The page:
I wrote an article and shared it with a friend, who I’ve known for years, and asked her for feedback. 

She’s very opinionated and forthright, which I appreciate. 

Although her response was pretty tough, she pointed out deficiencies and said that she prided herself on giving the truth. 

That was great, but when I sent the revisions, she again pointed out only areas that she thought fell short. 

It seemed like I couldn’t do anything correctly. 

Criticism is fine, but usually there’s at least one encouraging remark. After that interaction, all the disapproval took a toll.

I just felt like giving up. 

That triggered me to think about how many times I’ve been so truthful.  

Have I made anyone else feel like they can’t do anything right? I sure hope not, but in reality, I probably have more than I’d like to think.

Has This Ever Happened to You? 

Your spouse, friend, co-worker, boss, family member, or even someone not that close wants to point out areas of improvement and tell you the “truth,” but then you find yourself feeling angry, bitter, or frustrated.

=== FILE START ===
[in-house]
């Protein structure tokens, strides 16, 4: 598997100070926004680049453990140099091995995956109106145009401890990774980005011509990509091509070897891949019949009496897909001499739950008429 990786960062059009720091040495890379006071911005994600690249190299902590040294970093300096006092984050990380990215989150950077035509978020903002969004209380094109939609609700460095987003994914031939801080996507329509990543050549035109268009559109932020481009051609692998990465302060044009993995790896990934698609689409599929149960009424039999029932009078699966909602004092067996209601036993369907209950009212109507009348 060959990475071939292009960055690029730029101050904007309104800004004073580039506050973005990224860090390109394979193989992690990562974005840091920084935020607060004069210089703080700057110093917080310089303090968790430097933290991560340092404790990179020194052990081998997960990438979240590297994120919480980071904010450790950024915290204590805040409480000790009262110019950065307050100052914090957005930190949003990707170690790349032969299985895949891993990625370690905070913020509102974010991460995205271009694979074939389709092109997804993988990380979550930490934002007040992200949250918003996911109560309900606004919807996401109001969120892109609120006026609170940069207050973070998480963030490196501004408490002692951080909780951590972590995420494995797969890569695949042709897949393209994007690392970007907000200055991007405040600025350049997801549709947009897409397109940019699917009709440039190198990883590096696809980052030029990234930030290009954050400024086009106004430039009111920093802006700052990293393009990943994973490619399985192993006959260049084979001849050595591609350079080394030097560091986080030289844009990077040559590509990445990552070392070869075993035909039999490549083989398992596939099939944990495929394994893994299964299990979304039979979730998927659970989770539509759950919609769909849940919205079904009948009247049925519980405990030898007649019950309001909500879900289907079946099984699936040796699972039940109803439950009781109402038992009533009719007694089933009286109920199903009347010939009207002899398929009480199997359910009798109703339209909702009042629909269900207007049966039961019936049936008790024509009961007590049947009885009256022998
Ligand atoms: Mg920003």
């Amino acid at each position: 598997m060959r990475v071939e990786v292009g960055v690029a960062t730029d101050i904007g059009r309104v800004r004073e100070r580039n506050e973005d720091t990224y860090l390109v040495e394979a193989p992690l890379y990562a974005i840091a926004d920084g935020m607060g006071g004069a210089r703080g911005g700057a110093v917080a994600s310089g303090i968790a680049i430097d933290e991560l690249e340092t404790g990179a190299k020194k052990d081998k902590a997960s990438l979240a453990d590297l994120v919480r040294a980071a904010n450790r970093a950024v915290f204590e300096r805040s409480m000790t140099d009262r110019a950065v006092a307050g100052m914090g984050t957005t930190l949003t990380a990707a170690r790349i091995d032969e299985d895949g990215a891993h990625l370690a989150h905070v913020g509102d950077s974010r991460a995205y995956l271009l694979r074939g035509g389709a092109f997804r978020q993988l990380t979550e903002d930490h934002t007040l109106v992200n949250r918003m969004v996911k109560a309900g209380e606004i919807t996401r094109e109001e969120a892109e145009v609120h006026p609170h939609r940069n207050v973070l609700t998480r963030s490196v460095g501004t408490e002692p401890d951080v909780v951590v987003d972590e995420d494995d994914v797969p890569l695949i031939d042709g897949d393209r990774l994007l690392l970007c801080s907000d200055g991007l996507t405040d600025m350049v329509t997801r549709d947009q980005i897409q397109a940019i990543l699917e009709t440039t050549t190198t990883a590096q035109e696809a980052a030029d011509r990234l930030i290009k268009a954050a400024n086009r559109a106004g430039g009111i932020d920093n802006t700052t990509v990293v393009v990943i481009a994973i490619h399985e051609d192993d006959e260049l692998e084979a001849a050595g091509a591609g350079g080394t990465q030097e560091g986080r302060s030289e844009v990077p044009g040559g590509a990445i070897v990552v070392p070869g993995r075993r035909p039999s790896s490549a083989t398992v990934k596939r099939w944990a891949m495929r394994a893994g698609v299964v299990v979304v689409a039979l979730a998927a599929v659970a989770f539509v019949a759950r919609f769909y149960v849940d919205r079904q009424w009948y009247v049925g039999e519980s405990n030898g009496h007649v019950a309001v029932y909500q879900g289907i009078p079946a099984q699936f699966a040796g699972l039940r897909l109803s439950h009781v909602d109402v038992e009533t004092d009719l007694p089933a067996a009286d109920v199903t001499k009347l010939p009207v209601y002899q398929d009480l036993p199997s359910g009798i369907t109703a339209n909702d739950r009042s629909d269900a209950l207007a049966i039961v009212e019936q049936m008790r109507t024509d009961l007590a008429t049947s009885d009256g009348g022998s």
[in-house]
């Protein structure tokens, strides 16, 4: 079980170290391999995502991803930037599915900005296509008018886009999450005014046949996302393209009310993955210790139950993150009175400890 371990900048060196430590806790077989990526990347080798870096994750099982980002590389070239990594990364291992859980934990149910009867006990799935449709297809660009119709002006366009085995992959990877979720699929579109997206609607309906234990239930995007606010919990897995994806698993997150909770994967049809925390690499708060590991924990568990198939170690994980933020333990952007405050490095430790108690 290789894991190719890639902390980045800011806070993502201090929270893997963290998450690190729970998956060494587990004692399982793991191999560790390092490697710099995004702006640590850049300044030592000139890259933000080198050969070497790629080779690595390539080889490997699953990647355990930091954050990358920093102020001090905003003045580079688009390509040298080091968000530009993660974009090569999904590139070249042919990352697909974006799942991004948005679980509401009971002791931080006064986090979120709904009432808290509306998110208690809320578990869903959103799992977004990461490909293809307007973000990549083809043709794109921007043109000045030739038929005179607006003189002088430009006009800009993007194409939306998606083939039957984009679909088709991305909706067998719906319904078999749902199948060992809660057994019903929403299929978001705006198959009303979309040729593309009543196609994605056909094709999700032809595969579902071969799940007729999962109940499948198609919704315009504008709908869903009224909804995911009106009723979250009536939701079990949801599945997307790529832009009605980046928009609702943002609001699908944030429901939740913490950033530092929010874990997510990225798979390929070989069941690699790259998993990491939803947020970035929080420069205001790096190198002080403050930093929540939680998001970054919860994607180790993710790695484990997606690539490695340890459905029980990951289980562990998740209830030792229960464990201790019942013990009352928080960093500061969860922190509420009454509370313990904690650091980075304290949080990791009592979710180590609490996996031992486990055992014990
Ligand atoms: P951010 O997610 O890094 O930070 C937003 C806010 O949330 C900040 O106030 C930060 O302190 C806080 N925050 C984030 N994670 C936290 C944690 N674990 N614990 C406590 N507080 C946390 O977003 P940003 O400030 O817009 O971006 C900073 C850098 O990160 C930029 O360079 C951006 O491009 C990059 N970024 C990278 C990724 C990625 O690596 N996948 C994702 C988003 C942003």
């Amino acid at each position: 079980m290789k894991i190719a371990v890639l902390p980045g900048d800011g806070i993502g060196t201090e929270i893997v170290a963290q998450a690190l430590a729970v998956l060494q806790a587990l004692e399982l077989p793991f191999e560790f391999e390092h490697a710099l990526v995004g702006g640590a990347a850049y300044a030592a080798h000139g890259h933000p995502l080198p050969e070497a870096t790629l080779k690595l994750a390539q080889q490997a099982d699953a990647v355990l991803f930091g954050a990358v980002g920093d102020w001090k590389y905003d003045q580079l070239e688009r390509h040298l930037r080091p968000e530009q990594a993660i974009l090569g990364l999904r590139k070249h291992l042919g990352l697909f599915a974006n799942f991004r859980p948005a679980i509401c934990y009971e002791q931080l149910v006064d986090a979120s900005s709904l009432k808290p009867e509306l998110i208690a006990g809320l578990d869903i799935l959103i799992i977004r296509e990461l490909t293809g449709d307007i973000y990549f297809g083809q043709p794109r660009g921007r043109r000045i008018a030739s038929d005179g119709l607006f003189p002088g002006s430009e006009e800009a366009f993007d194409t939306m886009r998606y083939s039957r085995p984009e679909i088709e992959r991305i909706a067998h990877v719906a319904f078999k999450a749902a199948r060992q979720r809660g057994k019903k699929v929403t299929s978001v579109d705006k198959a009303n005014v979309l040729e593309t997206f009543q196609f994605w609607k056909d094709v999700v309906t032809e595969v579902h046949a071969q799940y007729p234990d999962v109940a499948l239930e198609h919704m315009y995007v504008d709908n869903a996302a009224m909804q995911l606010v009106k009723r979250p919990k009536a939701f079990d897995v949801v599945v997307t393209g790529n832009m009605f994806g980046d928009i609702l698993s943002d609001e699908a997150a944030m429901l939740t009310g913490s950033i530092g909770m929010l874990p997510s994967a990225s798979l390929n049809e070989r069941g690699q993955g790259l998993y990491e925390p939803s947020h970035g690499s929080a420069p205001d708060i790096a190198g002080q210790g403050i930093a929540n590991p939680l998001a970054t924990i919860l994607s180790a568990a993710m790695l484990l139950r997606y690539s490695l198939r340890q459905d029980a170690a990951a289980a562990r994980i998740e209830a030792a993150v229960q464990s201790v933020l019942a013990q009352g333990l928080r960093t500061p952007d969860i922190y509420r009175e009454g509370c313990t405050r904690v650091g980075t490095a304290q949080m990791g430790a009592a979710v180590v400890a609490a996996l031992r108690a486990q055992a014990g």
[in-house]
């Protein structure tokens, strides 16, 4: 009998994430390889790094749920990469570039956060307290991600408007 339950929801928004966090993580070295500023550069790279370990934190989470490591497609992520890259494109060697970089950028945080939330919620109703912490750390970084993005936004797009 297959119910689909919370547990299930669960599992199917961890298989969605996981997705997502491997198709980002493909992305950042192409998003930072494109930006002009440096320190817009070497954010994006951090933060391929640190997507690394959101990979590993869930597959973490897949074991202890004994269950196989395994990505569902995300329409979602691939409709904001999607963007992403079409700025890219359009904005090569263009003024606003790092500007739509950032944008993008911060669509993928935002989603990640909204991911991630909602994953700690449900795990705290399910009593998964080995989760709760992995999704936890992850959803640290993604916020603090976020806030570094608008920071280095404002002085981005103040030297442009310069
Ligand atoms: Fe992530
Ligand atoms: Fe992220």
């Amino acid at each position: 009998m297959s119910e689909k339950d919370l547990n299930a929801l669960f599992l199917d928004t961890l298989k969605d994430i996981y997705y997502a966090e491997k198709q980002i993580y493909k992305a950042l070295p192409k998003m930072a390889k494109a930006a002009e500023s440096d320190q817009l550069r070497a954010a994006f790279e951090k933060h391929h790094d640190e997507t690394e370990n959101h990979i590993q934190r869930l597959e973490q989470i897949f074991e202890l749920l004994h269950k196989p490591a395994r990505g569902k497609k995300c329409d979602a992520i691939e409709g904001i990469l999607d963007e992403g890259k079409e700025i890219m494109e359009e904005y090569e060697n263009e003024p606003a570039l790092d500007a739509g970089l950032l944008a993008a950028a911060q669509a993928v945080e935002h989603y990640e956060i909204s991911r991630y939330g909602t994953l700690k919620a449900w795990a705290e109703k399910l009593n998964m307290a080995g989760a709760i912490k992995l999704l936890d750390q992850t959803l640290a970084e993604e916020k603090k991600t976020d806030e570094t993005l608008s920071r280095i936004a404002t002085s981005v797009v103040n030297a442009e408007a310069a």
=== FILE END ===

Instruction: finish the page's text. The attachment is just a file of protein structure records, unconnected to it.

And, truth be told, the feedback wasn’t productive. 

You are left feeling like a failure. Or is it you that feels like you’ve got to be painfully honest and “truthful”, but not considering the need to balance truth with a little bit of grace?

 But then there’s the converse. Are you the person who let’s everything slide even when it goes against who you are and what you believe? 

Maybe you’re constantly saying, “Ah it doesn’t matter” and people seem to take advantage of you. 

You may think it’s admirable to embody so much grace, but that too can end up creating resentment and anger that can build up inside. Most of the time, you don’t even realize it. Then one day, you just blow up and no one understands why.  

How to Solve the Problem

 It is possible to communicate in a way that gets your point across without alienating the other person, or to say what you think and stand up for yourself gracefully.  

First, focus on the encouraging aspects of the person or situation. 

Second think through and articulate your concerns, issues or criticisms. 

Finally when you deliver the message or have the conversation, bring up the positive and encouraging “stuff.” Grace, first, then do your best to constructively articulate what can be better or improved upon.

Again, too much truth, not good. Too much grace, not good.

Finding that “secret sauce” of grace and truth can be difficult sometimes. But if we do our best to leverage and utilize these two qualities in our communication, our relationships can only improve.

 Try it and see!

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